Well, Rob, that's a big question. I'll try to make it very simple. We've had catastrophic cases where the person who caused the injury only had $25,000 in coverage. That's all there is. And if the person injured did not have a large uninsured motorist coverage, then yes, it can happen where the insurance company might say, “Here's the $25,000. Now go away.” But if you're injured by a corporation or a trucking company, you have to push for every fair and reasonable dime that you deserve, because the way that the insurance company saves money is about paying small amounts of claims.

Rob Rosenthal:

I'm guessing the initial offer that maybe the insurance company offers to someone who's injured is probably not going to be the highest offer or the highest amount.

Merrida Coxwell:

I'm sorry about laughing, but we had a case where we started the settlement process in which our initial offer was $3 million, and the insurance company’s was $10,000, so that case was resolved for $23 million, but you see where they started. And that happens every time. 

Rob Rosenthal:

I think that's probably partially the answer to my next question, which is, what if somebody says, “I don't know if I can afford an attorney. By the time I pay for attorney's fees, I may come out worse than if I had just handled it myself.”

Merrida Coxwell:

Well, I don't know that we've ever had anybody come out worse than if they handled it for themselves. I am confident—and of course a person can say, well, this is what you do for a living, this is what you make your living off of, and that's partially true—but we have always gotten clients more money than they're ever going to get themselves by trying to deal with the insurance company. If we can't, then I have actually told a lady before, there's only $25,000 in insurance and you have a horrible injury; you don't need me. Now, maybe other lawyers don't like to hear that and they think that's foolish of me to say, but being truthful and trustworthy is why we get a lot of business.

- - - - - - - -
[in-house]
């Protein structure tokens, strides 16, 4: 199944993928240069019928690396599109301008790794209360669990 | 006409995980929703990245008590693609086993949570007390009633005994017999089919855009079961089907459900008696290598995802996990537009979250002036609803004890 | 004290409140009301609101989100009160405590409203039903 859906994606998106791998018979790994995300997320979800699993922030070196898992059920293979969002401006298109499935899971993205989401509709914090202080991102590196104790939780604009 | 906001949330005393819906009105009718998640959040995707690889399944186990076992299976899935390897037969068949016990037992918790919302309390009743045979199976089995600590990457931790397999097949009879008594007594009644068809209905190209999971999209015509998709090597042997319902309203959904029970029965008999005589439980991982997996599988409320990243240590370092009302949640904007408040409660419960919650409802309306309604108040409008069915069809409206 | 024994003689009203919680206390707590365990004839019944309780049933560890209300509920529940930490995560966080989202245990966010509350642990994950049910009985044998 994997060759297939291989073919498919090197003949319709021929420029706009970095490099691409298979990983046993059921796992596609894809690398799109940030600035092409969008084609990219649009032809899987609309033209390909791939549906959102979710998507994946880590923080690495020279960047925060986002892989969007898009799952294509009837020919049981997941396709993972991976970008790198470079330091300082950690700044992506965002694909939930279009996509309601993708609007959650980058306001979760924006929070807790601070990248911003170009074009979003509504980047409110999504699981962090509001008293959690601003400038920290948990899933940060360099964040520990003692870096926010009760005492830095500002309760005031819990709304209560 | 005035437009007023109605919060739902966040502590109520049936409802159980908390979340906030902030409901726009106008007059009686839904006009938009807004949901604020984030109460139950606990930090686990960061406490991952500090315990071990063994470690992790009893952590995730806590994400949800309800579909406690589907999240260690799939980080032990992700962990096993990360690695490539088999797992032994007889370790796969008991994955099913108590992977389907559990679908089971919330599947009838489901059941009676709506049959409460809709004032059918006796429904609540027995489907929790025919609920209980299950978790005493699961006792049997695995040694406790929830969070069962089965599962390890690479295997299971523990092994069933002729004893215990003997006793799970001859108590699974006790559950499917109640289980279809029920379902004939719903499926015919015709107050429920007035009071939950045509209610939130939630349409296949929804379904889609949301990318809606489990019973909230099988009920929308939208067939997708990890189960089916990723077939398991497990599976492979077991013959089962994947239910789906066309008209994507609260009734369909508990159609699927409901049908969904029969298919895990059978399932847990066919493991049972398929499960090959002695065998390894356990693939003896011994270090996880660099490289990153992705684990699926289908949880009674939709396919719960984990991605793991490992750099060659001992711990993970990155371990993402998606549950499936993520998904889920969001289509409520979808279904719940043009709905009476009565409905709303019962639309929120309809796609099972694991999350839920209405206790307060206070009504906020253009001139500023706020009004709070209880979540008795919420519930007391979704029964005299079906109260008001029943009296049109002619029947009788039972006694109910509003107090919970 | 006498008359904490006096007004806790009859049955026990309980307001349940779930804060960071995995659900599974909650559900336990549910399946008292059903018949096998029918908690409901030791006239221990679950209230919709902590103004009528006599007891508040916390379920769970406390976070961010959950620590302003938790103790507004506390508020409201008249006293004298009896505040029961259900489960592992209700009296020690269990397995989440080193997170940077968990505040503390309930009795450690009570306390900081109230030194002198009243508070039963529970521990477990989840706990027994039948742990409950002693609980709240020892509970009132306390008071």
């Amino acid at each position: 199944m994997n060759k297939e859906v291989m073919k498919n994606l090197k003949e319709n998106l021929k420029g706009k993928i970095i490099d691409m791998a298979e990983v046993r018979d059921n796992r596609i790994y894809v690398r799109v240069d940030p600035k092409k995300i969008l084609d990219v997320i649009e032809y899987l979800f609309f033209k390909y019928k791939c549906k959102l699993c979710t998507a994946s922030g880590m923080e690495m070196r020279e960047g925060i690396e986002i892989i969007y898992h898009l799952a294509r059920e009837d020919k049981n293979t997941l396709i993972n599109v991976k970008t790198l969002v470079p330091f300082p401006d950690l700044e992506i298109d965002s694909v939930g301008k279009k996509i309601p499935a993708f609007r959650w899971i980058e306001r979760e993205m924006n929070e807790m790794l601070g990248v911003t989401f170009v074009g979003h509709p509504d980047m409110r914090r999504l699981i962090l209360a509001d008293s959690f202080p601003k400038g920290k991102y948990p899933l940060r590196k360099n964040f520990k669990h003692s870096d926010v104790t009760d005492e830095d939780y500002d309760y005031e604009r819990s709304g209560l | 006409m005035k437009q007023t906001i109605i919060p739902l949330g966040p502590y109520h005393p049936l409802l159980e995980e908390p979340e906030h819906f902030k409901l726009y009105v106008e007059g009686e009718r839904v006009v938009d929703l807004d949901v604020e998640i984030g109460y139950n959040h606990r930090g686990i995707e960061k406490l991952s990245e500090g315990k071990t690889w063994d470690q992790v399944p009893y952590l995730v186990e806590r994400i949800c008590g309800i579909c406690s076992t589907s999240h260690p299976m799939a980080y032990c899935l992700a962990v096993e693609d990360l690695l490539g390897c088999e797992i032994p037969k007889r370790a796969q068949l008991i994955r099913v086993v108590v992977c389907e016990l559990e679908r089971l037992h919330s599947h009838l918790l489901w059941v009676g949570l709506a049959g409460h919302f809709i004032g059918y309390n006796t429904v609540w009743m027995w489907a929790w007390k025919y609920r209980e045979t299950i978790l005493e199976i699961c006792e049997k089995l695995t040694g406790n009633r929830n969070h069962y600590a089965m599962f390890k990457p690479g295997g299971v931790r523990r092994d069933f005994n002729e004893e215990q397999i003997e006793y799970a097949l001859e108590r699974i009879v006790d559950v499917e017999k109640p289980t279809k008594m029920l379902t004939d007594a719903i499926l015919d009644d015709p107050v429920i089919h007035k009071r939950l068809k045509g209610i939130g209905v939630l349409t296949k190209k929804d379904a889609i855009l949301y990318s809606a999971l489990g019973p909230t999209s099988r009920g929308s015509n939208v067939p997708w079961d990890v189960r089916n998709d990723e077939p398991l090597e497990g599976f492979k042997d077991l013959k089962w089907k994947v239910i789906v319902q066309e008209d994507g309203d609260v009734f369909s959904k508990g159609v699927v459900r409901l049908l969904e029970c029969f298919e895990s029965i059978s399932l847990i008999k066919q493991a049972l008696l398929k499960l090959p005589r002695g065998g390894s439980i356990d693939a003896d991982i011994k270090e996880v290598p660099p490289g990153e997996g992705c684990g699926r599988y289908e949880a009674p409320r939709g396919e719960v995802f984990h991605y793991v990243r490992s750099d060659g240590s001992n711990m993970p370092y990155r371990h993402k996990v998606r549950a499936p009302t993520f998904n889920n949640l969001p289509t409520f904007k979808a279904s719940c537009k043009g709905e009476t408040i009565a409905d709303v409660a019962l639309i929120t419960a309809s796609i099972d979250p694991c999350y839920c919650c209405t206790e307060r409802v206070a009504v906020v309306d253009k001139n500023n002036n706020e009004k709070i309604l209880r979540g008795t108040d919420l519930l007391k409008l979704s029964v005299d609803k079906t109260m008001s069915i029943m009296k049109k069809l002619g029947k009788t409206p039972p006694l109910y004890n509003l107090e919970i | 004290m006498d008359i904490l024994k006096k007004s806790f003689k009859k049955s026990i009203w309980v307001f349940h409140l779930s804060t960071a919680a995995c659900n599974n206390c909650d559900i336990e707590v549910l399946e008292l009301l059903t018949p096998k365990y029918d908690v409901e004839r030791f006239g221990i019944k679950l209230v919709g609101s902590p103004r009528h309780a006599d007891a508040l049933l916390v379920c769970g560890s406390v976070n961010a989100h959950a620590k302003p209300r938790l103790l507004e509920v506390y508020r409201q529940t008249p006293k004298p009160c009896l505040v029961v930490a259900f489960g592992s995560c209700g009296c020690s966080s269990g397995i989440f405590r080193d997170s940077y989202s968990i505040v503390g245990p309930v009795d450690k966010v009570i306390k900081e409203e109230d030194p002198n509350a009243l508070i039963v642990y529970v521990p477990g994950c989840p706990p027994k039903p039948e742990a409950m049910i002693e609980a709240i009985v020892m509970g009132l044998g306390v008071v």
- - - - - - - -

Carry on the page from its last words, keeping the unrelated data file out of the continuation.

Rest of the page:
Rob Rosenthal:

Let's talk about that. If they're not sure if they need you, Merrida, and they're not sure if they have a case, do they need to worry about how much it's going to cost to talk to you and find out if you think they have a case?

Merrida Coxwell:

No. We don't charge for initial conferences. Most of those nowadays are done over the phone; it's amazing the number of people that would rather Zoom or talk over the telephone. COVID has kind of taught people that it's not necessary to come in now. But we won't get started on a case—especially a serious case—until that client comes in, but we have no problem talking on the phone or talking by Zoom.

Rob Rosenthal:

If you don't recover do they still have to worry about paying?

Merrida Coxwell:

No, all these are done on a contingency fee. I imagine in our modern world, clients have probably Googled all these issues and know as much about hiring a lawyer as a lawyer can explain to them, but no, if we don't win the clients do not pay. In some instances with some cases, we've had to cut the attorney's fees because the expenses ran so high; so our goal is to make sure the client's happy.

Rob Rosenthal:

Lots of great information as always, Merrida. Thank you so much for making some time to answer our questions. I appreciate it. 

Merrida Coxwell:

You're welcome. Thank you. 

Rob Rosenthal:

That's going to do it for this episode of Ask the Lawyer. My guest has been Mississippi attorney Merrida Coxwell. I do want to remind you, if you'd like to ask Merrida questions about your specific situation, it's easy to head over to askthelawyers.com, click the button at the top of the page that says “Ask a Lawyer”, and it will walk you right through the process right there. Thanks for watching, everybody. I'm Rob Rosenthal with AskTheLawyers™.